I think there are only three things America will be known for 2,000 years from now when they study this civilization: the Constitution, jazz music and baseball.

Gerald Early 1952–, American Author

Baseball History

T

oday a multi-billion dollar industry, Baseball has come a long way from its crude and humble beginnings in the fields of 19th century America. More than a game, Baseball remains an inseparable part of the American heritage and an intrinsic part of our national psyche. For many of us, notions of team, fair play, and athletic excellence first occurred on a red clay diamond cut from a grassy field. Referred to as "America's Pastime" since 1856, Baseball today is played by men and women of all ages and skill levels all around the world. Despite its recurrent scandals and woes, Baseball remains synonymous with the best that America has to offer.

19th Century Baseball: The Beginning

Contrary to popular belief, Baseball was not invented by a single individual, but evolved from various European "bat and ball" games. Russia had a version of Baseball called Lapta, which dates back to the fourteenth century. It consisted of two teams (five to ten members) with a pitcher and batter. The ball would be thrown to the batter who would attempt to hit it with a short stick and then run to the opposite side and back before being hit by the ball.

Cricket and Rounders

England has played Cricket and Rounders for several centuries. The first recorded cricket match took place in Sussex, England in 1697. Cricket is played in a large open circular field and has two sides of eleven players that attempt to "put out" a "batsman" who tries to prevent a ball thrown by a "bowler" from knocking over "bails" placed on "wickets," or three upright sticks. If the batsman makes contact with the ball, he runs to the opposite side of the "pitch" and continues running back and forth until the ball is retrieved by the opposing team.

Rounders, which shares more technical similarities to Baseball, dates back to Tudor times in England. This game consisted of two teams, six to fifteen players, including a pitcher, batter, "bowling square," "hitting square" and four posts, similar to bases used in Baseball. Each player had to bat in each "inning" and the game lasted two innings. The pitcher tossed the ball to the batter who attempted to hit it. If contact was made the batter ran to the first post. Points were awarded depending on what post was reached by the batter and the manner in which the post was reached.

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Town Ball

Germany played a game called Schlagball, which was similar to Rounders. The ball was tossed by the "bowler" to the "striker," who struck it with a club and attempted to complete the circuit of bases without being hit by the ball. Americans played a version of Rounders called "Town Ball," which dates back to the early 1800's. In this game, the first team to score one hundred "talleys" won the game. In 1858 the rules were formalized as the "Rules of the Massachusetts Game of Town Ball."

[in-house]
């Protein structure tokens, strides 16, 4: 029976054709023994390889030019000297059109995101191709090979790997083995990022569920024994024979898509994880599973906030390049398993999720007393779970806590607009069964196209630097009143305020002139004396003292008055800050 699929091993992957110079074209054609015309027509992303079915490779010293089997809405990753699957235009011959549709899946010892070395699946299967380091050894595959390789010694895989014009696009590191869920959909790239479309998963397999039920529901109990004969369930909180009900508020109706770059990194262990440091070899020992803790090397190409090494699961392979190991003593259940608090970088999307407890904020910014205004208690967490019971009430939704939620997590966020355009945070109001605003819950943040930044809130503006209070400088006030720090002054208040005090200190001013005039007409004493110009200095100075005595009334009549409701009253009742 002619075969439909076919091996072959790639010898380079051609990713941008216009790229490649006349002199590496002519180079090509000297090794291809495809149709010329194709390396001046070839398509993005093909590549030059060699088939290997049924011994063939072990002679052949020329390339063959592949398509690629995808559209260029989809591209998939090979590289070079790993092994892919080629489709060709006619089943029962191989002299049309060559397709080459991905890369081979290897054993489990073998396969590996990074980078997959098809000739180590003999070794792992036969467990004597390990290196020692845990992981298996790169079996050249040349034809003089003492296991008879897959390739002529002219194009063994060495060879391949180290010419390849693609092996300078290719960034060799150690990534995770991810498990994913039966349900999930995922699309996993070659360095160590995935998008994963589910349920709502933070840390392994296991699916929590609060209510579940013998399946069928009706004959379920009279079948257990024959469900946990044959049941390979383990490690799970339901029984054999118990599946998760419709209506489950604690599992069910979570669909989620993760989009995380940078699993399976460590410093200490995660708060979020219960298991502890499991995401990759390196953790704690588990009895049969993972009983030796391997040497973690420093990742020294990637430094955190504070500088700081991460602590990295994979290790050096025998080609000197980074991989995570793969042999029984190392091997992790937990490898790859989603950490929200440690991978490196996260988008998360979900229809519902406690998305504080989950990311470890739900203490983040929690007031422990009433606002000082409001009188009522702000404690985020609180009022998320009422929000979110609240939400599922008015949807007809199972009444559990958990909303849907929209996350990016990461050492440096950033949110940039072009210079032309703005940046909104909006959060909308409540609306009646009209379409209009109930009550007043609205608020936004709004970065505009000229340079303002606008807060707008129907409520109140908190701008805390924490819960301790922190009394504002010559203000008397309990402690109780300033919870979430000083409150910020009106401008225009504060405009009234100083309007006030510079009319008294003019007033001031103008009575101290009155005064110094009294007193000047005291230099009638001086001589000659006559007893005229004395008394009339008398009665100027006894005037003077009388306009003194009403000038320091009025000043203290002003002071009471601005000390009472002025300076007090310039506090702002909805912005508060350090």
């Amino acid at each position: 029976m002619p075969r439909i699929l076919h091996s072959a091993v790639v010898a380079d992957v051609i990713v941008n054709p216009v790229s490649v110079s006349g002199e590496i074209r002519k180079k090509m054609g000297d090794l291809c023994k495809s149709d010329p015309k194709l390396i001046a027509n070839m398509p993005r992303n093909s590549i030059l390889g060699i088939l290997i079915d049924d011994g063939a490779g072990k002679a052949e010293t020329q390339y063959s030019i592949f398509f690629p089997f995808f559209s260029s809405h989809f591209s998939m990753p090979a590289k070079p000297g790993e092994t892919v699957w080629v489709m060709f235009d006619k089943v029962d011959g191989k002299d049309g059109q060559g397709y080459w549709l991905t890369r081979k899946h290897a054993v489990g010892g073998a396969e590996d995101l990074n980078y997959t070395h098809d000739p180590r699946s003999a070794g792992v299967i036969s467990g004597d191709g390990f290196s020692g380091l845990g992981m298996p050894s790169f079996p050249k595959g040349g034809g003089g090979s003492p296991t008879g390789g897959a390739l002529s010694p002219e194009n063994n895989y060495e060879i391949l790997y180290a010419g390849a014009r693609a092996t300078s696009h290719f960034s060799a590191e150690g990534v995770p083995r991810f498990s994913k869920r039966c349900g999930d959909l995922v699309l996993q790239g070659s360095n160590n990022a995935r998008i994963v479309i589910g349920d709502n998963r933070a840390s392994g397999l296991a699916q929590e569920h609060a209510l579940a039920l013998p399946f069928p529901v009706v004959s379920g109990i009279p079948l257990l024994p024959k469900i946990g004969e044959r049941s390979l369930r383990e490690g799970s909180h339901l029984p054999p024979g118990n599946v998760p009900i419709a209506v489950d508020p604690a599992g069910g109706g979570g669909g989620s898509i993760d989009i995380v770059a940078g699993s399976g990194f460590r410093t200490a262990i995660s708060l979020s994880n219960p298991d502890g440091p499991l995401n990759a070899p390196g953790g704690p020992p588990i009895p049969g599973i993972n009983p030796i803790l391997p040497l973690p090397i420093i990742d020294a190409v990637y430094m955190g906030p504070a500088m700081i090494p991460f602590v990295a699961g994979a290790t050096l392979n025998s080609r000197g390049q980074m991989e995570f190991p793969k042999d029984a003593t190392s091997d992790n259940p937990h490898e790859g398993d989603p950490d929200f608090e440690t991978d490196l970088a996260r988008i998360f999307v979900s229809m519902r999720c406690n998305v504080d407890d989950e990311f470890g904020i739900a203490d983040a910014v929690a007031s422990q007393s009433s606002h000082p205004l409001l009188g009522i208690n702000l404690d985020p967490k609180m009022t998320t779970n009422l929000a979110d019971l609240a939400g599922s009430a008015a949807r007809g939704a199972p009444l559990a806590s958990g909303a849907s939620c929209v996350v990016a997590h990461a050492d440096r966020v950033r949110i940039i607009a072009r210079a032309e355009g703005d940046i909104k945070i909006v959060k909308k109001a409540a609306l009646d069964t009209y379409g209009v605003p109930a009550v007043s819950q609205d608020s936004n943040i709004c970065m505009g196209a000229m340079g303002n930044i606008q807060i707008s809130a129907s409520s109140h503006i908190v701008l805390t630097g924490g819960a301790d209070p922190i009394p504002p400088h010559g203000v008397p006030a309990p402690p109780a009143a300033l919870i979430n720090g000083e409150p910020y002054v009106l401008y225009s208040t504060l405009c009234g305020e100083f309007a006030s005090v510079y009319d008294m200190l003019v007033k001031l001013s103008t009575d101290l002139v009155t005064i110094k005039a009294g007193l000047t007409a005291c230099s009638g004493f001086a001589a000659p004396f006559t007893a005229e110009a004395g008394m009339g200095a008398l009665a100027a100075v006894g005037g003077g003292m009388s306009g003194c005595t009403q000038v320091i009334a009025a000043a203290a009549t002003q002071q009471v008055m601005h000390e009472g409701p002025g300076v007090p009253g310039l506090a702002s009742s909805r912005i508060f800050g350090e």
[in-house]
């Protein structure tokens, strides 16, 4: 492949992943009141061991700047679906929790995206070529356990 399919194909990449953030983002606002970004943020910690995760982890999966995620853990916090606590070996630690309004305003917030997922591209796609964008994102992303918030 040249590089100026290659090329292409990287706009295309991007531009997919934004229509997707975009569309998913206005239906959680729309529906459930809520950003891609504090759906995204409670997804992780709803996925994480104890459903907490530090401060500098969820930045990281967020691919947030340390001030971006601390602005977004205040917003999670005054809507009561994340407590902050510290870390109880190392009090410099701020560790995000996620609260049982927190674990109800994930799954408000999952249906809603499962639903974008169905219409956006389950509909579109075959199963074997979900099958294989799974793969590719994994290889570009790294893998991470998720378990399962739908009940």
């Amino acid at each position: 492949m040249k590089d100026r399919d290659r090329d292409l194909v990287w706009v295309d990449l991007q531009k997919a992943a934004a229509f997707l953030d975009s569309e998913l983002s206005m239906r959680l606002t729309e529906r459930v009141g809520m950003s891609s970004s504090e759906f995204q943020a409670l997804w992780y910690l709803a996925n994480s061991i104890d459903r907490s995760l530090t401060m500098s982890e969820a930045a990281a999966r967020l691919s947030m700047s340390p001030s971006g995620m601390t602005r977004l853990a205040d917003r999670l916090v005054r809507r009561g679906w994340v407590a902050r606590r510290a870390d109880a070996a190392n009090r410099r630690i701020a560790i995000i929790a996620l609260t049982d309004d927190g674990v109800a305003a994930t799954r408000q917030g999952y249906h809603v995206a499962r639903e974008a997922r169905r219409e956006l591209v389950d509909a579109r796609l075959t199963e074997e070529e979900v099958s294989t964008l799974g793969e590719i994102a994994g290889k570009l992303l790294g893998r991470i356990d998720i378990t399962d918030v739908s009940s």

“Base Ball”

Occasionally, early 19th century American newspapers would mention games listed as "Bass-Ball," "Base," "Base Ball," "Base-Ball," "Goal Ball" and "Town Ball." The first known printed record of a game that was slightly different from Rounders and resembled a game closer to Baseball, is from an 1829 book called The Boy's Own Book, in which the game is referred to as "Round Ball," "Base" and "Goal Ball." A crude field diagram was included with specific locations for four stones or stakes (bases), that were arranged in a diamond. The article described how to "make an out" as well as how to get "home." The word "party" was used to describe a team, and the team at bat was called the "in-party." Each party pitched to themselves, bases were run in a clockwise direction and players could be put out by swinging and missing three pitched balls or by being hit with the ball while moving between bases.

The Olympic Base Ball Club of Philadelphia

Perhaps the first town ball club to adopt a constitution was the Olympic Ball Club of Philadelphia, founded in 1833. It was formed by combining two associations of Town Ball players. One of the Town Ball associations may have begun play in the spring of 1831, in Camden, NJ on Market Street. The original group included only four players, playing "Cat Ball," but eventually the number of players increased and the Saturday afternoon gathering usually included between fifteen to twenty players. With the increased interest the game changed to Town Ball and then to Base Ball. The other association called itself the Olympic Ball Club, favored Town Ball and played on Wednesdays. As they did not meet as regularly as the group in Camden, some of the members of the Olympic Ball Club began playing in Camden. Ultimately a match was proposed and played between the two associations. No record of this match exists, but the two groups did eventually combine into one and played on Wednesdays and Saturdays. The constitution was first published in 1838 and consisted of 15 Articles. Duties of the Board of Directors, Members, and Captains were described. Practice days and a fine structure were also outlined.

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